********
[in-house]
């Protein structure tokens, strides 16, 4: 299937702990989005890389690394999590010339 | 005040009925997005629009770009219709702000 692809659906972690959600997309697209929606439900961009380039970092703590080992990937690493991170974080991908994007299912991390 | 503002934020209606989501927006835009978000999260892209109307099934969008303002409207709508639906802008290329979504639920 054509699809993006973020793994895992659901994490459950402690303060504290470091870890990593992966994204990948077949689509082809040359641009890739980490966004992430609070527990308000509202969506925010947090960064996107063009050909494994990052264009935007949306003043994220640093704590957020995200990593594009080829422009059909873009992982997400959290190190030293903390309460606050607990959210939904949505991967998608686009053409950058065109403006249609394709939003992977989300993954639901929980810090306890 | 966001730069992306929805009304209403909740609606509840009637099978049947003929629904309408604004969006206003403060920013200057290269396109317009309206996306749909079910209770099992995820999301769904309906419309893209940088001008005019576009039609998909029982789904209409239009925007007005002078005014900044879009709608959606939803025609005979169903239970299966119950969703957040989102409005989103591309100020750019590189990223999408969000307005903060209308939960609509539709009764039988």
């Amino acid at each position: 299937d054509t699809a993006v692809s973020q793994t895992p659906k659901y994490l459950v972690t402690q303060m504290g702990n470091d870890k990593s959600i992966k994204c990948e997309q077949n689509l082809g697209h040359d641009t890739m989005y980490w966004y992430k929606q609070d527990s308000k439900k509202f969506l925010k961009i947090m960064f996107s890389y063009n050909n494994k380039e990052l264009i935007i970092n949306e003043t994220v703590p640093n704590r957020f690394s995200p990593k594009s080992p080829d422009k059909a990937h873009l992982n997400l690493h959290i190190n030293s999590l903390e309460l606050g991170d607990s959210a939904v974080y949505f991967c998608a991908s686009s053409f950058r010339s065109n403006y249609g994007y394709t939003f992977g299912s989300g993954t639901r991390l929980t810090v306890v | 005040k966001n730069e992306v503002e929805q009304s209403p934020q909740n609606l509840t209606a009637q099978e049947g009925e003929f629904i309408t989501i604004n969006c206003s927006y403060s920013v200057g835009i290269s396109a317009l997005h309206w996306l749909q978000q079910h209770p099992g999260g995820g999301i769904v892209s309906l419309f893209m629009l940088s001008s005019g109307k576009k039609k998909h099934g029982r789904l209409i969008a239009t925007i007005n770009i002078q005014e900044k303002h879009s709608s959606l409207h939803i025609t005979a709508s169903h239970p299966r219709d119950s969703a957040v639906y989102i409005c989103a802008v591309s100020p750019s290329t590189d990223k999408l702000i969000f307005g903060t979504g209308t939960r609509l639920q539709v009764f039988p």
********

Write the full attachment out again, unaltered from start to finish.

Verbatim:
[in-house]
């Protein structure tokens, strides 16, 4: 299937702990989005890389690394999590010339 | 005040009925997005629009770009219709702000 692809659906972690959600997309697209929606439900961009380039970092703590080992990937690493991170974080991908994007299912991390 | 503002934020209606989501927006835009978000999260892209109307099934969008303002409207709508639906802008290329979504639920 054509699809993006973020793994895992659901994490459950402690303060504290470091870890990593992966994204990948077949689509082809040359641009890739980490966004992430609070527990308000509202969506925010947090960064996107063009050909494994990052264009935007949306003043994220640093704590957020995200990593594009080829422009059909873009992982997400959290190190030293903390309460606050607990959210939904949505991967998608686009053409950058065109403006249609394709939003992977989300993954639901929980810090306890 | 966001730069992306929805009304209403909740609606509840009637099978049947003929629904309408604004969006206003403060920013200057290269396109317009309206996306749909079910209770099992995820999301769904309906419309893209940088001008005019576009039609998909029982789904209409239009925007007005002078005014900044879009709608959606939803025609005979169903239970299966119950969703957040989102409005989103591309100020750019590189990223999408969000307005903060209308939960609509539709009764039988």
């Amino acid at each position: 299937d054509t699809a993006v692809s973020q793994t895992p659906k659901y994490l459950v972690t402690q303060m504290g702990n470091d870890k990593s959600i992966k994204c990948e997309q077949n689509l082809g697209h040359d641009t890739m989005y980490w966004y992430k929606q609070d527990s308000k439900k509202f969506l925010k961009i947090m960064f996107s890389y063009n050909n494994k380039e990052l264009i935007i970092n949306e003043t994220v703590p640093n704590r957020f690394s995200p990593k594009s080992p080829d422009k059909a990937h873009l992982n997400l690493h959290i190190n030293s999590l903390e309460l606050g991170d607990s959210a939904v974080y949505f991967c998608a991908s686009s053409f950058r010339s065109n403006y249609g994007y394709t939003f992977g299912s989300g993954t639901r991390l929980t810090v306890v | 005040k966001n730069e992306v503002e929805q009304s209403p934020q909740n609606l509840t209606a009637q099978e049947g009925e003929f629904i309408t989501i604004n969006c206003s927006y403060s920013v200057g835009i290269s396109a317009l997005h309206w996306l749909q978000q079910h209770p099992g999260g995820g999301i769904v892209s309906l419309f893209m629009l940088s001008s005019g109307k576009k039609k998909h099934g029982r789904l209409i969008a239009t925007i007005n770009i002078q005014e900044k303002h879009s709608s959606l409207h939803i025609t005979a709508s169903h239970p299966r219709d119950s969703a957040v639906y989102i409005c989103a802008v591309s100020p750019s290329t590189d990223k999408l702000i969000f307005g903060t979504g209308t939960r609509l639920q539709v009764f039988p």